Faculty Spotlight: Lin X. Chen
By Irena Garic
Lin X. Chen is a Professor of Chemistry at Northwestern University and a Senior Chemist in Argonne National Laboratory. She received her Ph.D. from the University of Chicago. After her postdoctoral research at UC Berkeley, she joined Argonne as a staff scientist. In 2007, she joined Northwestern University where her research focused on fundamental light-matter interactions of different solar energy conversion platforms, including excited-state molecular structural dynamics in photocatalytic processes and photovoltaic materials; understanding roles of ultrafast and coherent electronic and atomic motions in photochemical reactions, and functional structural dynamics of biomacromolecules on multiple spatial and temporal scales. Her main tools for research are ultrafast laser and X-ray spectroscopy/scattering and other property/structural methods in collaborations with theorists and chemists making molecules and materials.
What Chemistry class / professor did you enjoy the most as an undergraduate or graduate student and why?
I really enjoyed a Molecular Spectroscopy class taught by Professor Takeshi Oka in Chemistry Department at the University of Chicago, in which he led us to look into fundamental aspects of spectroscopy, namely how each kind of spectroscopy is originated from interactions between electrons, nuclei as well as their combinations that resulted in energies span several orders of magnitudes. It is also fascinating to learn connections of spectroscopy with molecular structures and symmetry. These fundamental knowledge combined well with my graduate research on ultrafast optical spectroscopy of organic chromophore dynamics in different environments from solution to protein matrix.
Tells us more about how your career path led you to Northwestern University?
As my research is recognized in the scientific community, other opportunities opened up for my career elsewhere. Thankfully, Argonne National Laboratory and Chemistry Department at Northwestern offered a joint appointment that led me to the University in 2007.
What is the best part about being at Northwestern University?
People! My faculty / staff colleagues and my students / postdocs. I am constantly inspired, challenged, encouraged, and supported by them. It is my great pleasure to work with world-class scientists and educators in the Department and to advise some of the brightest young people. Since 2007, my publication numbers have gone up by three to four folds compared to before. I feel privileged to teach and advise both graduate and undergraduate students, and particularly rewarding when I see their successful careers in graduate school and beyond. Sometimes, the hooding ceremony would make me a little emotional.
Describe your teaching style?
Influenced by my own professors in the graduate school, such as Professor Oka, I have been trying to my best effort to not only focus on step-by-step details, such as solving differential equations in kinetics class, but also on the context of these specific skills and knowledge in chemical and physical sciences, making connections between chemistry and other branches of sciences, such as physics, optics, and math. My vision for graduate students is being able to analyze, rationalize, and question the contents in the class independently or semi-independently. In 2021, I will be teaching Contemporary Spectroscopy class that requires a balance of details and overview as well as chemistry and physics. It is what I enjoy doing.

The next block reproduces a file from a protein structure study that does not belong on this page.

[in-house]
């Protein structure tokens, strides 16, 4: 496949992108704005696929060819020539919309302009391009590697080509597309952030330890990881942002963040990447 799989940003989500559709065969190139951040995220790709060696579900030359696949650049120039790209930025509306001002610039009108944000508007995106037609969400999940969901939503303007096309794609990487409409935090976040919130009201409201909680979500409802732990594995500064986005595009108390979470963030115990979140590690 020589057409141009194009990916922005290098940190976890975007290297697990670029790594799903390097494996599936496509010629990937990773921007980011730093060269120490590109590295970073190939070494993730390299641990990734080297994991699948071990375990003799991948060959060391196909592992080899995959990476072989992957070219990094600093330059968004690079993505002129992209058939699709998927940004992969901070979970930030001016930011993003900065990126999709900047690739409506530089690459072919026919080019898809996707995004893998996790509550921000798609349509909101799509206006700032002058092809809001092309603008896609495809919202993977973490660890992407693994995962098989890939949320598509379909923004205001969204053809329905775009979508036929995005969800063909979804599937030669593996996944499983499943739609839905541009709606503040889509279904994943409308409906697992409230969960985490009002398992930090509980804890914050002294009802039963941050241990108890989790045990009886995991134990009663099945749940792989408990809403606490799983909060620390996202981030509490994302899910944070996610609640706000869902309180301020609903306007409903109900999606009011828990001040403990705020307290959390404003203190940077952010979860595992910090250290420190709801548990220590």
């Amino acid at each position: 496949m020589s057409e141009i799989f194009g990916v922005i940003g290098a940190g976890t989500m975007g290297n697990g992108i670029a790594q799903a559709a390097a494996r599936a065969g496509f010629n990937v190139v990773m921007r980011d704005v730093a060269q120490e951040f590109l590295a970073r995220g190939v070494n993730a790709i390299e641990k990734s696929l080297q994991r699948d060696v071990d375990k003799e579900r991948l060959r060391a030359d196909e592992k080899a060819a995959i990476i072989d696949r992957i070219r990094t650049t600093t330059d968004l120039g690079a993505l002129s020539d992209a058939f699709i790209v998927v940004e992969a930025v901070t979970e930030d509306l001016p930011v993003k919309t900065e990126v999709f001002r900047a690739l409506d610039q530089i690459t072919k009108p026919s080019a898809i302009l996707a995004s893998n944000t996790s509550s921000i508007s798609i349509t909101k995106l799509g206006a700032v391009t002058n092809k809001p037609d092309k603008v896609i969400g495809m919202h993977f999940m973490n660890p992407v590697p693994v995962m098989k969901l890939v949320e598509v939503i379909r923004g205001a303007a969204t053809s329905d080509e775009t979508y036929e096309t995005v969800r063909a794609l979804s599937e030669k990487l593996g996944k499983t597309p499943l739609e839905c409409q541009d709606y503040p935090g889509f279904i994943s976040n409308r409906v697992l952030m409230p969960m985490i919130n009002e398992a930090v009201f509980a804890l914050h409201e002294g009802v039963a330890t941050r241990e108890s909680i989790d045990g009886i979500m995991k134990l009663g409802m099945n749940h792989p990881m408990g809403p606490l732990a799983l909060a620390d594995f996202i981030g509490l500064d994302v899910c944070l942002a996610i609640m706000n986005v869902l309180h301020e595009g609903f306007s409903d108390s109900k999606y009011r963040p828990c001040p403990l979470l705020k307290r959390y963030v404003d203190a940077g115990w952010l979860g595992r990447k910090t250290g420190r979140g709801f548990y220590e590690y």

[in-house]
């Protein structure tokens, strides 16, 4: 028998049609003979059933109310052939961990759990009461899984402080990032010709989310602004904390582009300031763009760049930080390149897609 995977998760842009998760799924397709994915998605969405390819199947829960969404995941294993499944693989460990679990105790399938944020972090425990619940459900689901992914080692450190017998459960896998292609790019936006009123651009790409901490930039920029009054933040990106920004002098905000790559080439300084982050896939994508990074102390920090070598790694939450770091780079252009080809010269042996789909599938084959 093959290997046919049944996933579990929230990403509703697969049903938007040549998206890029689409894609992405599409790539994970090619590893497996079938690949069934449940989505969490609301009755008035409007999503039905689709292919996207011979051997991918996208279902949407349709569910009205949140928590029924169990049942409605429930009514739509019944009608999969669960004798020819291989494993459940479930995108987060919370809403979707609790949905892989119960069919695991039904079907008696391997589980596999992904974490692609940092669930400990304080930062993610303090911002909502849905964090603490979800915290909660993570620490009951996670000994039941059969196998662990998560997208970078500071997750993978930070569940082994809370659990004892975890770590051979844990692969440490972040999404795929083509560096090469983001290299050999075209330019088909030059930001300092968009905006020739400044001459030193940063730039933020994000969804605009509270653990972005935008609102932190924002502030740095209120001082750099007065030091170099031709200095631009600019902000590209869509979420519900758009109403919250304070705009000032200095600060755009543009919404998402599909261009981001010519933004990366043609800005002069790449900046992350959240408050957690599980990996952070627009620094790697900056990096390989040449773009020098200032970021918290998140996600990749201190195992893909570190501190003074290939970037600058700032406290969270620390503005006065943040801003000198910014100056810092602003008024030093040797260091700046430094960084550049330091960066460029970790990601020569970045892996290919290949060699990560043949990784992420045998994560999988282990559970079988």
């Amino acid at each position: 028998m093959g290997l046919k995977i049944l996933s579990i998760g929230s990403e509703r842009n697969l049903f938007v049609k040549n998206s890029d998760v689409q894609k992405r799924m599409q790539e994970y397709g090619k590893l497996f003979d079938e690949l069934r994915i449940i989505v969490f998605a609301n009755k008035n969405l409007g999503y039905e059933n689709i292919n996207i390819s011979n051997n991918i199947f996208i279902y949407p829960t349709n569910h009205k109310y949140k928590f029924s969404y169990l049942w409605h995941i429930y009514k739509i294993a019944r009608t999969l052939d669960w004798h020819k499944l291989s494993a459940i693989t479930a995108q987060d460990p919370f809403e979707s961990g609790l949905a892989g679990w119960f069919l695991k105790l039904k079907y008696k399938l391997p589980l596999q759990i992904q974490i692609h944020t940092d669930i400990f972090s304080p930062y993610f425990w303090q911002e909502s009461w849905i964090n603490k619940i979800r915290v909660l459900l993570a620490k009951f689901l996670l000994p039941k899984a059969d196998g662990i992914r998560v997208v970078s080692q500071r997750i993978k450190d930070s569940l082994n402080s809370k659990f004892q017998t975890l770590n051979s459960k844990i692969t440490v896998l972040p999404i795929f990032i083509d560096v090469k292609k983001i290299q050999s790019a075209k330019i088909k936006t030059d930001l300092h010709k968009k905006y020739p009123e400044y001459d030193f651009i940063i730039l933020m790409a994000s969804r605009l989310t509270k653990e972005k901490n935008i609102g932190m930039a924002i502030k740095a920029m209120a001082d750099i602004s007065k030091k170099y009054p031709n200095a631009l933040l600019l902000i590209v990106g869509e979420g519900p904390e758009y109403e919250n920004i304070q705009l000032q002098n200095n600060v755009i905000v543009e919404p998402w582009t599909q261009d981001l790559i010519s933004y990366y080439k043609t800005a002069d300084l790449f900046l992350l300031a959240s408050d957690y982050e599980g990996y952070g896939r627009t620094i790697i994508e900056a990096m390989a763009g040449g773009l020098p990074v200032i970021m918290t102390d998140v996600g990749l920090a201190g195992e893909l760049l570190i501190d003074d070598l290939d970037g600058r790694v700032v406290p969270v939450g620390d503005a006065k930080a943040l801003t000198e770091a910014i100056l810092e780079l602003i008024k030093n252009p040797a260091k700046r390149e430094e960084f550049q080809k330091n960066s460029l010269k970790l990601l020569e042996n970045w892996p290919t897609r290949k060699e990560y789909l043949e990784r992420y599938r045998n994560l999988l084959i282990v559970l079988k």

What are your current research interests / projects and tells us a little bit about that?
My research has been involved in dynamic light-matter interactions in my entire career so far from two aspects: (1) using light to trigger chemical, biological and physical changes that are relevant for our understanding of energy dissipation, transport and conversion to provide guidance for materials design; and (2) using advanced methods to detect these changes in various systems, to establish correlations of dynamics, structures, and energetics in real-time for various systems. The current research foci are (1) Probing excited-state molecular reaction trajectories in photochemical processes for solar energy conversion by X-ray transient spectroscopies and scattering; (2) Coherently Steering Excited-State Dynamics with Light in Solar Energy Conversion Model Systems; (3) Fundamental Electronic Processes in Hybrid and Organic Photovoltaic Materials; and (4) Capturing Transient Protein Structures on Multiple Spatial and Temporal Scales. More details can be found on the group website.
Do you have any advice for young female researchers considering a career in academia?
Believe yourself, being persistent and dedicated, while prepare to be challenged and inspired. Being a professor these days requires not only scholarship and teaching skills, but also management and financial skills in order to utilize both human and fiscal resources optimally. As a female researcher, childbearing / rearing is an important part of family life. It will be desirable to find your own pace and balance between family and work. Both are important.
What is one thing not on your CV that you would like us to know?
Listening to classical music, reading science history, cooking, and baking. Although I do not like eating sweet cakes, I enjoy the process and compliments from others who eat them (if it tastes good).Back to top